How Comcast is paving the road to 10G

Elad Nafshi, Comcast's chief network officer, details how the operator will roll out DOCSIS 4.0 over a virtualized platform that will also support targeted deployments of FTTP.

Jeff Baumgartner, Senior Editor

March 16, 2022

3 Min Read
How Comcast is paving the road to 10G

CABLE NEXT-GEN TECHNOLOGIES & STRATEGIES 2022 – Comcast's top network exec says the operator's path to the "10G" summit will involve a virtualized network that can support DOCSIS 4.0 alongside targeted deployments of fiber-to-the-premises (FTTP).

Critical to that approach is Comcast's ongoing deployment of a distributed access architecture (DAA) and its virtualized cable modem termination system (vCMTS), said Elad Nafshi, EVP and chief network officer at Comcast, who delivered a keynote at Light Reading's two-day, all-digital event.

Figure 1: (Source: Comcast) (Source: Comcast)

The evolution of Comcast's access network is to push past a legacy DOCSIS 3.1 platform equipped with analog nodes, fiber and CMTS gear that today is pumping up to 1.2 Gbit/s in the downstream. The move to DAA and a vCMTS gets Comcast on the way to multi-gig speeds over a much more scalable, "zero-touch" network.

Nafshi estimates that legacy CMTS technologies require about 20 racks of equipment to reach 60,000 homes passed, versus just two vCMTS racks using DAA and virtualization. Density numbers are expected to improve even more as the company starts to transition to third-generation Intel servers that run the vCMTS software, Nafshi said.

"We are well on our way with that transition," he said. "But the game-changing capabilities that we get with this platform doesn't end at a virtualized platform."

Adding more fiber to the network's diet

Comcast, he noted, can now extend digital fiber down to a new generation of remote PHY digital nodes and the option to push speeds higher using a "mid-split" or "high-split" infrastructure that dedicates more capacity to the upstream direction. The operator is also in position to use the same vCMTS platform to feed a remote OLT (optical line terminal) and implement a targeted fiber-to-the-premises offering for commercial customers, multiple-dwelling units (MDUs) or even residential power users.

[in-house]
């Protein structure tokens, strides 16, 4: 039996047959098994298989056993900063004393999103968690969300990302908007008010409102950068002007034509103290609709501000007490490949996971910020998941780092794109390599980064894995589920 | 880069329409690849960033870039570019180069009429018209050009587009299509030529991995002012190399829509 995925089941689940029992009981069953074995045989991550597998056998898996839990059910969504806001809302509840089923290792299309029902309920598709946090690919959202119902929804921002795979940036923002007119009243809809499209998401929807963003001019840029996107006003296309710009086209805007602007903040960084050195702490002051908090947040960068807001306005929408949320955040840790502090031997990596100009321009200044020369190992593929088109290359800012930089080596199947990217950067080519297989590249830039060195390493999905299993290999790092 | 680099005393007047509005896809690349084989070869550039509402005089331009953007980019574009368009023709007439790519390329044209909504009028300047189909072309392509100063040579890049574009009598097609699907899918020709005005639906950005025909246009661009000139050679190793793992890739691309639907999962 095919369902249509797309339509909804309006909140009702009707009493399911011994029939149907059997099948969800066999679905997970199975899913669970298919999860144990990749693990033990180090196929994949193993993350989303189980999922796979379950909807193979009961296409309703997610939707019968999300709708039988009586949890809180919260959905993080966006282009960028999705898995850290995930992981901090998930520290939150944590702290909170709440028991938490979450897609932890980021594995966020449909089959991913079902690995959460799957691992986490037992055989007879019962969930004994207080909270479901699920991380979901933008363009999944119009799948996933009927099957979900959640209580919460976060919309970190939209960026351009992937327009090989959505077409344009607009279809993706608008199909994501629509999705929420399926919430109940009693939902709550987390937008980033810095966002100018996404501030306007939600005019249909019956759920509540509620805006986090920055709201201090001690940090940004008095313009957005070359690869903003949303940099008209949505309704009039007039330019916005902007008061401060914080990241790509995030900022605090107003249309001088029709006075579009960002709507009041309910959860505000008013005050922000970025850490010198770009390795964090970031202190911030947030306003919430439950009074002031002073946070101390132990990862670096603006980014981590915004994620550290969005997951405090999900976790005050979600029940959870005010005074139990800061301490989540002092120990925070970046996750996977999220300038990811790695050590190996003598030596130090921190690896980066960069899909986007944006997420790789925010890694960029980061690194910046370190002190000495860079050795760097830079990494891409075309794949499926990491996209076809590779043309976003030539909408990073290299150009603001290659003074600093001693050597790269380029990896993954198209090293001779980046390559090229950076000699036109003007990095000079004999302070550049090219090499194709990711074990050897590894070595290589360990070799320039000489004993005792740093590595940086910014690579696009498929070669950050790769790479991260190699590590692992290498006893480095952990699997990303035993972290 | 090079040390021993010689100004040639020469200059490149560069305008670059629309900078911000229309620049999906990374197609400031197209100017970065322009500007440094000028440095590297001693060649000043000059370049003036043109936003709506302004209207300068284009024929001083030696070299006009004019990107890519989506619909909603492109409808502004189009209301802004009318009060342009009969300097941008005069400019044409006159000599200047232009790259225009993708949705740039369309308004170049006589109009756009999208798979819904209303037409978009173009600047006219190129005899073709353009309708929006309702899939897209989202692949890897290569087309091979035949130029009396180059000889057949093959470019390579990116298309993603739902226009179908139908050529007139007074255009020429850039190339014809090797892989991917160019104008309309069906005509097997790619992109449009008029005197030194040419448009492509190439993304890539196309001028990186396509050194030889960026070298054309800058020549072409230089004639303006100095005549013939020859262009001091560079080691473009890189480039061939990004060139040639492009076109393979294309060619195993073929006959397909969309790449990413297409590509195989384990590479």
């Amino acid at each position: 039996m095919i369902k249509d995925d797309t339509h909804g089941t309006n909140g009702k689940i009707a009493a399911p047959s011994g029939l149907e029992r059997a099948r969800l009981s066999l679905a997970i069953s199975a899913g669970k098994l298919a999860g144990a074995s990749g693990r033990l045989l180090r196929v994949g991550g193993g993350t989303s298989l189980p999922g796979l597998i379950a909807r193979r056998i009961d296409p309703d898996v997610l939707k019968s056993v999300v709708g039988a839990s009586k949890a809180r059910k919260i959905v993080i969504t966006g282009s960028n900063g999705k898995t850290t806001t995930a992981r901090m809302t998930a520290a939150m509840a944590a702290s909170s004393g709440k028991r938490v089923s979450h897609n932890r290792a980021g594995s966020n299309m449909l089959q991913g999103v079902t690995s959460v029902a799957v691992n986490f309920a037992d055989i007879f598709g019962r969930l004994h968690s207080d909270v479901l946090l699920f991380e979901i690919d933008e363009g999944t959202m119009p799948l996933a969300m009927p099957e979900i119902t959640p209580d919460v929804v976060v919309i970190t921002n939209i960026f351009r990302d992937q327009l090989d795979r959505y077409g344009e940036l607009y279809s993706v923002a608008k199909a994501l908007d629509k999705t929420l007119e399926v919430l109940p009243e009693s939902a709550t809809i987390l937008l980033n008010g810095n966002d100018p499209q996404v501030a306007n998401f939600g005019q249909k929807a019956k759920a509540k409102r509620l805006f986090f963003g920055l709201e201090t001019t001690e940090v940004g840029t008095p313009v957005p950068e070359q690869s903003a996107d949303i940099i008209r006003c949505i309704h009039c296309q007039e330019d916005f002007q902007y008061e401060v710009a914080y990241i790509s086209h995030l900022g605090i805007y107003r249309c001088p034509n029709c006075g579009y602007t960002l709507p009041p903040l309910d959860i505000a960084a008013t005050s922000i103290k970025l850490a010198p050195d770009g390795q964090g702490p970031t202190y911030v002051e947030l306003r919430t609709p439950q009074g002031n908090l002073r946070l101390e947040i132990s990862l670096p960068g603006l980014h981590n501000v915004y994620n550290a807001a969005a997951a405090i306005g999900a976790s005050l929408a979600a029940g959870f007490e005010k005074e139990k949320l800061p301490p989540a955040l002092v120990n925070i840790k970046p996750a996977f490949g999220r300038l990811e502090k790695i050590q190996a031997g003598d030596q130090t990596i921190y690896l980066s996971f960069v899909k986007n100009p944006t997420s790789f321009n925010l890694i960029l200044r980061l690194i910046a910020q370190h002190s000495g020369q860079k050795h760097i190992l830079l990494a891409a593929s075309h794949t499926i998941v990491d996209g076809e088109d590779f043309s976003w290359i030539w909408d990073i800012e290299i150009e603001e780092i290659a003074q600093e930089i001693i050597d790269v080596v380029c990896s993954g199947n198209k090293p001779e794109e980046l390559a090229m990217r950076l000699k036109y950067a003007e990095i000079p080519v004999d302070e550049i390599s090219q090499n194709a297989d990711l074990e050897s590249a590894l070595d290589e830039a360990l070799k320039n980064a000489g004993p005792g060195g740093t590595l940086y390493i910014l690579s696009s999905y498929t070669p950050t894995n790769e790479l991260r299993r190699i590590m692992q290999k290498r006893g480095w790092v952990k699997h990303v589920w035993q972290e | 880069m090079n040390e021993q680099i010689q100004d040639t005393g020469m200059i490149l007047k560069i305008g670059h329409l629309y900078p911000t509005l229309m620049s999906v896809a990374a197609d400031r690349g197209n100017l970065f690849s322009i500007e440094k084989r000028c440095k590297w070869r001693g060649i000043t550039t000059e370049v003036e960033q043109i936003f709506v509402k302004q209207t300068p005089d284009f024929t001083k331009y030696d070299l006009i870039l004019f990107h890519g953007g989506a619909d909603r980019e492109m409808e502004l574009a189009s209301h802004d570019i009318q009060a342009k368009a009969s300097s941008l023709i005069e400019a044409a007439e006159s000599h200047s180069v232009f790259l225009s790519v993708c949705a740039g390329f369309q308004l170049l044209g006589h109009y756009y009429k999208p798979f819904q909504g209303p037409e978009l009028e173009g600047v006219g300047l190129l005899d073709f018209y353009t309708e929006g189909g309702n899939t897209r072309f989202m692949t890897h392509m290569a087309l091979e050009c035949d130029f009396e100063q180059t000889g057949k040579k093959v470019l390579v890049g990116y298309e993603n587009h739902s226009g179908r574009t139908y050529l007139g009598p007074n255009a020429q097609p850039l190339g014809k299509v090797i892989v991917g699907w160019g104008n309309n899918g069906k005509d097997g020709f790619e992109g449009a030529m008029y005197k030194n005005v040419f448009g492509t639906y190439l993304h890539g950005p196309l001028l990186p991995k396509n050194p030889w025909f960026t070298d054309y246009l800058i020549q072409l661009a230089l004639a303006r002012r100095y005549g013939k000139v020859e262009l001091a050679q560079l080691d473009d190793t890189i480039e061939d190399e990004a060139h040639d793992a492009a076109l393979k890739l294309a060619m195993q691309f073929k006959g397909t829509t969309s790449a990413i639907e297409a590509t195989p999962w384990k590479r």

As the plant goes virtual and digital, "the next hop to 10G becomes even easier," Nafshi said. That will also put Comcast in position to transition to DOCSIS 4.0 with electronic swaps on the amplifiers and nodes and a software update to the vCMTS.

Figure 2: 'The technology is really coming together,' Nafshi said of DOCSIS 4.0. (Source: Comcast) "The technology is really coming together," Nafshi said of DOCSIS 4.0.
(Source: Comcast)

"Our plant becomes a 10G-capable plant that is able to leverage DOCSIS 4.0 FDX (Full Duplex DOCSIS) and offer multiple-gigabit symmetrical services at great length across our footprint while still maintaining that ability to [support] fiber-to-the-home locations leveraging the same exact infrastructure and architecture across the board," Nafshi said. "The path to 10G is a very busy path."

Comcast has not announced when it will commercially deploy D4.0, but it has been making progress in the lab. In the wake of trials conducted last spring, Comcast said in January it had lab-tested a prototype DOCSIS 4.0 modem that put out symmetrical speeds of 4 Gbit/s.

"The technology is really coming together," Nafshi said of D4.0.

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— Jeff Baumgartner, Senior Editor, Light Reading

About the Author(s)

Jeff Baumgartner

Senior Editor, Light Reading

Jeff Baumgartner is a Senior Editor for Light Reading and is responsible for the day-to-day news coverage and analysis of the cable and video sectors. Follow him on X and LinkedIn.

Baumgartner also served as Site Editor for Light Reading Cable from 2007-2013. In between his two stints at Light Reading, he led tech coverage for Multichannel News and was a regular contributor to Broadcasting + Cable. Baumgartner was named to the 2018 class of the Cable TV Pioneers.

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